Creality CR-M4 VS Anycubic Kobra Max and Elegoo Neptune Max
We’ve reviewed three jumbo printers from three big companies in the past year. Anycubic’s Kobra Max and Elegoo’s Neptune Max are both similar designs with print volumes of at least 400mm cubed. So how do they stack up?
|Header Cell – Column 0||Anycubic Kobra Max||Creality CR-M4||Elegoo Neptune Max|
|High Flow Nozzle||Yes||Yes||No|
|All Metal Hotend||No||Yes||No|
|Build Plate||Glass||Flex PC||Flex PEI|
All three machines produced quality prints on generously sized build plates. The CR-M4 and Neptune have easier to use flex plates, and the Kobra Max and CR-M4 have high flow nozzles to speed up their prints. The Neptune must be manually leveled first, while the Kobra Max and CR-M4 are full auto leveling.
The Neptune Max is a winner for your wallet, but has been notoriously hard to find in stock.
While more expensive, the CR-M4 beats the competition with more meaningful upgrades– linear rails on the Y axis helps move the heavy bed and an all metal hotend should keep it clog free. It’s also the only printer with WiFi capabilities.
Of course, we can’t forget the other monster printer we’ve reviewed, the Snapmaker Artisan. Retailing at $2999, the Artisan is in a slightly different class. It’s a 400x400x400mm dual extruder with all metal hotends. It has a glass bed, an enclosure…plus a laser and a CNC machine. It’s basically a whole workshop in one unit.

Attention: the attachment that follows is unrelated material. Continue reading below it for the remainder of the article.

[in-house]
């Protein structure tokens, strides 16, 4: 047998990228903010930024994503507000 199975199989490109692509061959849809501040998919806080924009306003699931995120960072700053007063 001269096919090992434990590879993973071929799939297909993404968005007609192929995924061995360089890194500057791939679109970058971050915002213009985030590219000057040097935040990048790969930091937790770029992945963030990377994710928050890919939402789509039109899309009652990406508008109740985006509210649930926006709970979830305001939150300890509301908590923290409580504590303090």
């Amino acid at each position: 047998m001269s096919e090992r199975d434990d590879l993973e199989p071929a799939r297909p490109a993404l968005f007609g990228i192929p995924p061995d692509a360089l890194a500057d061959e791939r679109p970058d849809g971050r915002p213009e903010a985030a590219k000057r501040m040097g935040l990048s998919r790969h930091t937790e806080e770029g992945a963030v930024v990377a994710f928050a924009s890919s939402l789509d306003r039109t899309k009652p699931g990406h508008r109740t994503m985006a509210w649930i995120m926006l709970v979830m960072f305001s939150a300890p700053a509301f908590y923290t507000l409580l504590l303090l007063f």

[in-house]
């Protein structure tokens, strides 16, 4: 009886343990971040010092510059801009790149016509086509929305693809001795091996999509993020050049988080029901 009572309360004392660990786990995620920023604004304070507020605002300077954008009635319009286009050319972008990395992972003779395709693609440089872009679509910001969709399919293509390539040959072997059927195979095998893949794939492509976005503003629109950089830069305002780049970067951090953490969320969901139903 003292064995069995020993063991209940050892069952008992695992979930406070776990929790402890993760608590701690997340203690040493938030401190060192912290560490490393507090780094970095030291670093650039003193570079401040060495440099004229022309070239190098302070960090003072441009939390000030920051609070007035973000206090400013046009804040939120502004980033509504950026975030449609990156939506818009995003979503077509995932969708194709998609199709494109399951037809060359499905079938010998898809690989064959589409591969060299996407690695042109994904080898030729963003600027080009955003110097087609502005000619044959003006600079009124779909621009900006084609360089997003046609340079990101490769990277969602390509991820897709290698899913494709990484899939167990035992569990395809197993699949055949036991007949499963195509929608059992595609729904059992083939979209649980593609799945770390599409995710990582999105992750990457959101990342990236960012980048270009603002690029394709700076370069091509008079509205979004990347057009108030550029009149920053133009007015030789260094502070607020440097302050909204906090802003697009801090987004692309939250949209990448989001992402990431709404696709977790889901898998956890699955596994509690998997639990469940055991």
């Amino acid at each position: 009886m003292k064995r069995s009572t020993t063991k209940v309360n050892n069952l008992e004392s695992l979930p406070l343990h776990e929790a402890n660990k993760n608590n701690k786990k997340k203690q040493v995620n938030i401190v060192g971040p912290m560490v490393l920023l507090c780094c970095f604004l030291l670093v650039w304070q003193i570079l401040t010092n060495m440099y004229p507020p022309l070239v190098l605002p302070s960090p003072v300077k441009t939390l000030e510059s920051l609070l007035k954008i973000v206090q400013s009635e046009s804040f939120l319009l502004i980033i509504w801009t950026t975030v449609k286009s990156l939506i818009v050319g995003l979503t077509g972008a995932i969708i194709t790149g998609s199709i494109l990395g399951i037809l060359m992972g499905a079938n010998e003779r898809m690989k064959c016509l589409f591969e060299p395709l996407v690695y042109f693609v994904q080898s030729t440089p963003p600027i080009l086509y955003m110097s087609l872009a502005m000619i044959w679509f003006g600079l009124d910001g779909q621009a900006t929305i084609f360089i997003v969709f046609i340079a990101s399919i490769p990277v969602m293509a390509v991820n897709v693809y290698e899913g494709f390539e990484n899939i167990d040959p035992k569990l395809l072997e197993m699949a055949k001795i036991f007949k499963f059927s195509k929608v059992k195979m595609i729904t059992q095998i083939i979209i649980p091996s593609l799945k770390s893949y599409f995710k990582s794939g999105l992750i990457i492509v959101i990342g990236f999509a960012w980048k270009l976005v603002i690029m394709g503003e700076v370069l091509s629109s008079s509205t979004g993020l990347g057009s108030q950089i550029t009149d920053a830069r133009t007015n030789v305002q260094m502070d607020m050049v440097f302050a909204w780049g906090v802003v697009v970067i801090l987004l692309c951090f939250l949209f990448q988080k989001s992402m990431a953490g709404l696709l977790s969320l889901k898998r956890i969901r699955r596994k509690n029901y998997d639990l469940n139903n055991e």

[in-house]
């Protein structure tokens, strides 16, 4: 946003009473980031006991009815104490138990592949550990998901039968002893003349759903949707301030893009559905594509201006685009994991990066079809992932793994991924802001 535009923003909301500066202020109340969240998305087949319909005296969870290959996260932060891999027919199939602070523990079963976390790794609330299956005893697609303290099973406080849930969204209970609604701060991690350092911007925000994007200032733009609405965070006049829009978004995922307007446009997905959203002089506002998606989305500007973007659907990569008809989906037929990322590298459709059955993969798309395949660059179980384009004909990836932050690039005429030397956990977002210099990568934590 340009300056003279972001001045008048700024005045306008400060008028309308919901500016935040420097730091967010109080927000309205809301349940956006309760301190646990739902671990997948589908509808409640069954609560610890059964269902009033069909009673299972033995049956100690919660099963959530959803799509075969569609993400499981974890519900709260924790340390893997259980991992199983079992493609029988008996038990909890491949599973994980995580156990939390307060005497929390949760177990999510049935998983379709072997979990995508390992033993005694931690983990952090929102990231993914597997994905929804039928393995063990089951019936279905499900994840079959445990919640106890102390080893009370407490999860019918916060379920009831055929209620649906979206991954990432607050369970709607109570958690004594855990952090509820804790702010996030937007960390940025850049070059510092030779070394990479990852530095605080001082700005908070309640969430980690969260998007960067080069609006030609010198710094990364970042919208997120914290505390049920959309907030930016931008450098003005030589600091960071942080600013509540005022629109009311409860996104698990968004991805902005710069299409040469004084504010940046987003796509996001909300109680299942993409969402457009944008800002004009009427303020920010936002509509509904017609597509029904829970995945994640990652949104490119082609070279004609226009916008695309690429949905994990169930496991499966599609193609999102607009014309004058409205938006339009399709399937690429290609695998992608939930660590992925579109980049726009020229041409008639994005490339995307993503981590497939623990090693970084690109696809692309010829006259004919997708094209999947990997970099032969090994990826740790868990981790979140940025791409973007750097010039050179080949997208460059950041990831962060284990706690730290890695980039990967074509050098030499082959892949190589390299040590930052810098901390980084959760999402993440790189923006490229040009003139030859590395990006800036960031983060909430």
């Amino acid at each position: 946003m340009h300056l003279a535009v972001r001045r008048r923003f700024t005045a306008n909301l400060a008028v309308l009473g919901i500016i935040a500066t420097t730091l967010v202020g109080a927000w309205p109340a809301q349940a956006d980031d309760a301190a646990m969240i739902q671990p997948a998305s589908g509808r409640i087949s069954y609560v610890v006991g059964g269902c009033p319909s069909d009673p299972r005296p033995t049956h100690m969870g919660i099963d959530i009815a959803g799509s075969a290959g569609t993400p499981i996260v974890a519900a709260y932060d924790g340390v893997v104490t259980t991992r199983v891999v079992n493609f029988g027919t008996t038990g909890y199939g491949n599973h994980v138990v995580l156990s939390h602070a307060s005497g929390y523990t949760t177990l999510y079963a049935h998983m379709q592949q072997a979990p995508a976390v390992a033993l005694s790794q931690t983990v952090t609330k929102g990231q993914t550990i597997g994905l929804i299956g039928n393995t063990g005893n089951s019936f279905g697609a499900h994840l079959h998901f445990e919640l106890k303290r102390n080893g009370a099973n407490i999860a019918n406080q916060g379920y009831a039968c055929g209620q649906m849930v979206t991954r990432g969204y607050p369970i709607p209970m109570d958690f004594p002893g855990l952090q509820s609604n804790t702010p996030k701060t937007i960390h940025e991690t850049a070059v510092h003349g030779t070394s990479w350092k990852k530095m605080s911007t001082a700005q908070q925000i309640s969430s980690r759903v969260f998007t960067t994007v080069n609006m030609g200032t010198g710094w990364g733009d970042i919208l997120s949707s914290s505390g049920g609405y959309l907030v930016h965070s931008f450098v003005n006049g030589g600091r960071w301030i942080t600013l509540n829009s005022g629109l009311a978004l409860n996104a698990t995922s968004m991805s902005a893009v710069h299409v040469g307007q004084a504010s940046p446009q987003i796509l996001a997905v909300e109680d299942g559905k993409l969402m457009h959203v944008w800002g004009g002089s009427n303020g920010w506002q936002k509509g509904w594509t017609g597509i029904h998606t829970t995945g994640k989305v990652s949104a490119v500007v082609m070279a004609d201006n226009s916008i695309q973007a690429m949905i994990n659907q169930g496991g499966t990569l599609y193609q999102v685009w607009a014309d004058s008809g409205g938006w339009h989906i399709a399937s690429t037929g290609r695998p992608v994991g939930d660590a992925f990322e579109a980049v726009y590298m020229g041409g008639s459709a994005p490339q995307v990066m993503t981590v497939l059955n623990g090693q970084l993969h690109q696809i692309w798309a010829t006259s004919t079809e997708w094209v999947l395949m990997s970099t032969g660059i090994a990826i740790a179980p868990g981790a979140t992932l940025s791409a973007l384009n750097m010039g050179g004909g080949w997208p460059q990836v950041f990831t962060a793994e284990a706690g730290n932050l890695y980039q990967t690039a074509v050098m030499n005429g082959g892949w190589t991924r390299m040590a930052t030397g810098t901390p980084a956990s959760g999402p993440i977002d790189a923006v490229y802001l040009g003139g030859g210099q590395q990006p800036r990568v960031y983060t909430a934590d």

Assembling the Creality CR-M4
Assembling this beast is easier with a helper as some of the connection points are underneath. Like most modern printers, it comes semi assembled, and only needs 4 bolts to connect the gantry to the base. After that, you need to clip in the drag chain and screw on the supports. Two more screws fast the display screen to the side of the machine.
The wiring is very straightforward and well labeled, and there’s no hunting for a voltage switch as the CR-M4 is factory set to the appropriate voltage.
Leveling the Creality CR-M4
The CR-M4 has a hard-mounted bed without manual adjustments and relies on auto leveling to get a perfect first layer. It uses a Creality CR-Touch to probe the surface at 25 points.
The first time you level the CR-M4 is a little awkward because setting the Z height isn’t included in the leveling program. If you’re not following the manual closely it would be easy to overlook this critical step.
To level the bed, first click Prepare → Auto Leveling, then Start. It will probe 25 points on the bed. Next, click Move and manually return the printer to 0 on the Z axis. The first time through, 0 should be well above the build plate.
Click Move to return to the previous screen.Now click Z Offset and lower the nozzle until it just scrapes a piece of paper.
You can fine-tune the Z height from the print menu while running a print. However I didn’t find this necessary.
Loading Filament on the Creality CR-M4